The argument can be made that a longer life expectancy is worse for the environment, yes, at least as long as the population continues to increase exponentially. The longer people live, the larger the population on Earth is at any given moment. The maintenance of this larger population then requires greater consumption of the Earth’s resources at every level – more minerals, more food, more land – over longer periods of time. Moreover, longer life expectancies also mean each individual has a greater carbon footprint. However, this is definitely simplifying the issue; scientifically, the link between longer-life expectancies (and remember, life expectancy varies dramatically based on country, from the US’ 78.4 years to Zimbabwe’s 44 years) and the environment is both more multi-faceted and less direct.
Just as food for thought: a small bright side did occur to me when you asked this question. The above answer is very thorough. But keep in mind that people who serve as environmental think tanks, if they can expect to live longer, may have the chance to better develop the world’s next genius contraption for recycling, or write a new trade agreement between countries that promotes green ideas, or to use their long experience to apply to environmental research. If we all lived to 35, we may be too busy surviving to observe the consequences of our actions, or care about the environment or protecting biodiversity. I’m oversimplifying, but you get the idea.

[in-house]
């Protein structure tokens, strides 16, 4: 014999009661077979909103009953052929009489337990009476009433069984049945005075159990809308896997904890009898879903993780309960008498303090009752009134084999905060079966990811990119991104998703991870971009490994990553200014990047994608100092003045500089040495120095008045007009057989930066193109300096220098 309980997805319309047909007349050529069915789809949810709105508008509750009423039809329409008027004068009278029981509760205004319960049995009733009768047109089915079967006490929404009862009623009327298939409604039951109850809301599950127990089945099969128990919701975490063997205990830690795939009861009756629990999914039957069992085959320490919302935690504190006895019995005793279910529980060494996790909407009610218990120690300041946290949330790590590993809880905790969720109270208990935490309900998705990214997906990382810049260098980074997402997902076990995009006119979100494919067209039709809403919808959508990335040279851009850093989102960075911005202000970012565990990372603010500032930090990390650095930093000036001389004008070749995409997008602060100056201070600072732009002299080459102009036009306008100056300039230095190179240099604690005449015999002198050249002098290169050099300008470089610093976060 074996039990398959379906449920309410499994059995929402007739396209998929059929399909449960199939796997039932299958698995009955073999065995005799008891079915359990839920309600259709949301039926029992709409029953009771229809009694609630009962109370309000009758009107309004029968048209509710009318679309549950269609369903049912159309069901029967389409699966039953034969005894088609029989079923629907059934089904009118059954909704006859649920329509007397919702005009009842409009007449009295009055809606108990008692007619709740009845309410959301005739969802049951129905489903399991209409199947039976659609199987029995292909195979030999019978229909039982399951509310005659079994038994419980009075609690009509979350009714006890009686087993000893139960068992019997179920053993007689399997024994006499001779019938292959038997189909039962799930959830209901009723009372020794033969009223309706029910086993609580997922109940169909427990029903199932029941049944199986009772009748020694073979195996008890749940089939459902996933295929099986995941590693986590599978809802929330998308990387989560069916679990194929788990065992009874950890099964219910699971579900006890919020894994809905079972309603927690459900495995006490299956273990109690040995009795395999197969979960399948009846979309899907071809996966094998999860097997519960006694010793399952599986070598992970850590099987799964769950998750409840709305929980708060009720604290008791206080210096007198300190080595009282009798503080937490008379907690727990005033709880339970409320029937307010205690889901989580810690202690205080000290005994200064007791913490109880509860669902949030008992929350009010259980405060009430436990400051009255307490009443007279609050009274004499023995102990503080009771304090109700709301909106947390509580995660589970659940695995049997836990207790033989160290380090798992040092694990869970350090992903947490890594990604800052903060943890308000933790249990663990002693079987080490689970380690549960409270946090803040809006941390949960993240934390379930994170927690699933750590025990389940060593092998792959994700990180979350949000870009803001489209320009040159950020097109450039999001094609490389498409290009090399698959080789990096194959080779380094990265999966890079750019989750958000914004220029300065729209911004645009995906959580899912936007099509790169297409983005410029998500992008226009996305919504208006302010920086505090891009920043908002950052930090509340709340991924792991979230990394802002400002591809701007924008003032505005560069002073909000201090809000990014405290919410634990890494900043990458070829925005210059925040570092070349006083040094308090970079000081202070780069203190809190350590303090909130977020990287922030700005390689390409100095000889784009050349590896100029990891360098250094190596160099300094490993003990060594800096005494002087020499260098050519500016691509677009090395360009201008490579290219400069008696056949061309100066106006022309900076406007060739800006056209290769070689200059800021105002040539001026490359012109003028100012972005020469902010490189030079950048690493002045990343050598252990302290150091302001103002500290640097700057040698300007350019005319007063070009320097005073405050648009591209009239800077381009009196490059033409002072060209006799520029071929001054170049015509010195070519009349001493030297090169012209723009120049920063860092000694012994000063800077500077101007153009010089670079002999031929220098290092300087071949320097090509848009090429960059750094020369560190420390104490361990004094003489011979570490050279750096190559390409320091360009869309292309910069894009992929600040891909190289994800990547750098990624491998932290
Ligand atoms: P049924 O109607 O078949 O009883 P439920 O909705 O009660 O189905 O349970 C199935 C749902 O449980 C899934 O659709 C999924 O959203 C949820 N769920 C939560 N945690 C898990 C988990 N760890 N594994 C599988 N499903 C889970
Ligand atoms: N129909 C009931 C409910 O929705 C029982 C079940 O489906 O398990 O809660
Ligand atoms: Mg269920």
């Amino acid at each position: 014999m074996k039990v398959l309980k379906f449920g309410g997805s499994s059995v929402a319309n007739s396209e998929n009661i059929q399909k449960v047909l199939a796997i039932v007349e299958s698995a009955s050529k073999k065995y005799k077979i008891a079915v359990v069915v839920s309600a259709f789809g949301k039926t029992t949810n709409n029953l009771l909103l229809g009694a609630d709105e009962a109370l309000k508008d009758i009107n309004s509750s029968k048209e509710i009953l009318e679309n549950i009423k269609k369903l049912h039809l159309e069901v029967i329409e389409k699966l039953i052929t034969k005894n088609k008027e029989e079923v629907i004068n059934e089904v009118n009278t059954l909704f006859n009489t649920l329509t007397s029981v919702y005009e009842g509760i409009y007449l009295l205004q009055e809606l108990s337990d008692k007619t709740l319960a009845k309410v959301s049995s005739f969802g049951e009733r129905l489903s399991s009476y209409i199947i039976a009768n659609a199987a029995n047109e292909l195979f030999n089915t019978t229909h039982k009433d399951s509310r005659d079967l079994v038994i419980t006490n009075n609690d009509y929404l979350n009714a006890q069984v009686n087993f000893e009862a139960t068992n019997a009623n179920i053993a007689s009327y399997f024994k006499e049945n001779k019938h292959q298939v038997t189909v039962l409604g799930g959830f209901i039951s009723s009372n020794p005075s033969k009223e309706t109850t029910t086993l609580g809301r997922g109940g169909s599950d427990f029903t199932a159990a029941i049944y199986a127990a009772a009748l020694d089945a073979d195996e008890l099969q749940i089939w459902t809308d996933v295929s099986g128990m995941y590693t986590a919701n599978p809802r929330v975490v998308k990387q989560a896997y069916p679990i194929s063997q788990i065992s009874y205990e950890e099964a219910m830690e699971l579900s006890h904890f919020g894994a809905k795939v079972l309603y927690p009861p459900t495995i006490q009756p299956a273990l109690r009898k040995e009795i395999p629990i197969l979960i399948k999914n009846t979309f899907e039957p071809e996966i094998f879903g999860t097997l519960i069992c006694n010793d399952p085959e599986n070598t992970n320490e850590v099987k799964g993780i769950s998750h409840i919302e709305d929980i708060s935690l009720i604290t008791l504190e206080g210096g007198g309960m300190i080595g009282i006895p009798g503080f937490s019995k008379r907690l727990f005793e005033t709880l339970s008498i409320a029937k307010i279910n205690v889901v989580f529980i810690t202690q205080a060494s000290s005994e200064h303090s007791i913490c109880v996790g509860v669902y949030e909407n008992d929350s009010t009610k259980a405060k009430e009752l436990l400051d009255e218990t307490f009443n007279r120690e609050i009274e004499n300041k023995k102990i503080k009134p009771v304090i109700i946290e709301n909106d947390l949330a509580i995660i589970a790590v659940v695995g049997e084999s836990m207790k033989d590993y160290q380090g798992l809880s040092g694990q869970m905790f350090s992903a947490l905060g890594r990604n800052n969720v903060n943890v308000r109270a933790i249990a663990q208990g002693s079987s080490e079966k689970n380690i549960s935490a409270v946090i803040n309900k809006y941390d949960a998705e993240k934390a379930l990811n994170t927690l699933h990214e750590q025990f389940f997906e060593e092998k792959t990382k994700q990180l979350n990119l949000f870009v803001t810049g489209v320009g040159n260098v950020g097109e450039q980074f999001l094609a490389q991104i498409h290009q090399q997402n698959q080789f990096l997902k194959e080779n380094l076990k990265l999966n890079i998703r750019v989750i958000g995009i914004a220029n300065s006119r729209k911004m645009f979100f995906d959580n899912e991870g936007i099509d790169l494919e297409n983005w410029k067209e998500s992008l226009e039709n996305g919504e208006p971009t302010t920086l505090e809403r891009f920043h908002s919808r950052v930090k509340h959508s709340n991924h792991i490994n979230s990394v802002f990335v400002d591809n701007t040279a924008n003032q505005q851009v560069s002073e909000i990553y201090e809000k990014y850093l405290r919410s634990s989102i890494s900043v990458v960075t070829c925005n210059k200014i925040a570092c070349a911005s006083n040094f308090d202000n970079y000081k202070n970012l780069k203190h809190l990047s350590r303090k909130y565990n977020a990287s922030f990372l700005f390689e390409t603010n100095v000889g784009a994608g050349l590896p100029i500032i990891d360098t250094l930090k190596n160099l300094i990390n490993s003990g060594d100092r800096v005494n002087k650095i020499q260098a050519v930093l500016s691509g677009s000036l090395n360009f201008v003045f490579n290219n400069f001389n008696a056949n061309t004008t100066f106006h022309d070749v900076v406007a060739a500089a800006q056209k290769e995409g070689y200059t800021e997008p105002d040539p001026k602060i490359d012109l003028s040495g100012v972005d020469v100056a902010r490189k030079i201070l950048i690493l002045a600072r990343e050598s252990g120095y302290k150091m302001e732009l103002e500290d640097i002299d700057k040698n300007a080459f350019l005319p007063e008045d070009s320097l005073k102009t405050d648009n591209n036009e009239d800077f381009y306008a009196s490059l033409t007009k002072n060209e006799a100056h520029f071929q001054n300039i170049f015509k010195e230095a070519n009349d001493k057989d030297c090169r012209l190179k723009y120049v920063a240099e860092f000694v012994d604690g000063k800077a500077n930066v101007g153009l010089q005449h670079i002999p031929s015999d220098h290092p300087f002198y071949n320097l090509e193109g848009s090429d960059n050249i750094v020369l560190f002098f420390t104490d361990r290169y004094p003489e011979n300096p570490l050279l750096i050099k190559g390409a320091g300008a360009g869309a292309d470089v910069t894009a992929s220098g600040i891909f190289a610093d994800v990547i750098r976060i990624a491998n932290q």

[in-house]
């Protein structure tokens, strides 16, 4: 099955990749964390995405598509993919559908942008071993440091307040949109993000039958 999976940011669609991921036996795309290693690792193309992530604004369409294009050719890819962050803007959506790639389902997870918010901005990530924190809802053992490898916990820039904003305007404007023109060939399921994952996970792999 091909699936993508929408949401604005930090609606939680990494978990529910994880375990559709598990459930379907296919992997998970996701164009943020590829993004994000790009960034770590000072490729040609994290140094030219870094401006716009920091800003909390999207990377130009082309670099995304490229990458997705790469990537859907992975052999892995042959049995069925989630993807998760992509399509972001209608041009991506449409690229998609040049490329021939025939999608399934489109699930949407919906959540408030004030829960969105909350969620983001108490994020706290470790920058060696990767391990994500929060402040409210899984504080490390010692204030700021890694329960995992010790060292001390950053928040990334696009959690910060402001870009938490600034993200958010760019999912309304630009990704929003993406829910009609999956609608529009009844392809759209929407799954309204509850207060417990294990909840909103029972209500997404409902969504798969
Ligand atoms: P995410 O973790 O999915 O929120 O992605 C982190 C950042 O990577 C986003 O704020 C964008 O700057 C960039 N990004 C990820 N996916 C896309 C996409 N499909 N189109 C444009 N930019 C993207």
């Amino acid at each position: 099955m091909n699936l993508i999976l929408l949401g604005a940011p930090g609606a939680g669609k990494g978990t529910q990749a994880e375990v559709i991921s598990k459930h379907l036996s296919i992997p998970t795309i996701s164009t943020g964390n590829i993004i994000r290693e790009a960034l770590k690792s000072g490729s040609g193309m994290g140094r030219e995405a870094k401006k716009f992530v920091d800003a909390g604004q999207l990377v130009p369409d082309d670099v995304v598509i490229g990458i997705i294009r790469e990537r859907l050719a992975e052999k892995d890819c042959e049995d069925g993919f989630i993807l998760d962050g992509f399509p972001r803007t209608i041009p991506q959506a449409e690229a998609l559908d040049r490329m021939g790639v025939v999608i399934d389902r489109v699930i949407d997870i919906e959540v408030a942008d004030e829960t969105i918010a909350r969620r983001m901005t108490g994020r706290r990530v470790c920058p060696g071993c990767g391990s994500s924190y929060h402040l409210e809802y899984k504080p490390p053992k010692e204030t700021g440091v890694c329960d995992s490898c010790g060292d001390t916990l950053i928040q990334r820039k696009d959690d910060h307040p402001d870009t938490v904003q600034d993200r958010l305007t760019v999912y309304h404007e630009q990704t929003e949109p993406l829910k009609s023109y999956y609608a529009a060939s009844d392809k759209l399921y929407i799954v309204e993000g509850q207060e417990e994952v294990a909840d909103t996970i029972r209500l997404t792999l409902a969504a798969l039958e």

I think that the impacts on our environment are not only in terms of those discussed by hovers above (which is a very thorough well thought out answer) but also will be felt in our need for more pharmaceuticals and more intensive medical care, even for those who live a relatively healthier, longer life. There is the possibility for additional stresses on the environment and more when we have many people living longer lives, but maybe not better lives. For instance we may have many more people with Alzheimers, cancer, diabetes, osteoporosis – in fact one study published in the Journal of Gerontology showed that average morbidity has increased in the last few decades. The average number of healthy years has decreased since 1998. So I think it will be important to work towards a healthier and better quality of life as we increase the length of our lives.
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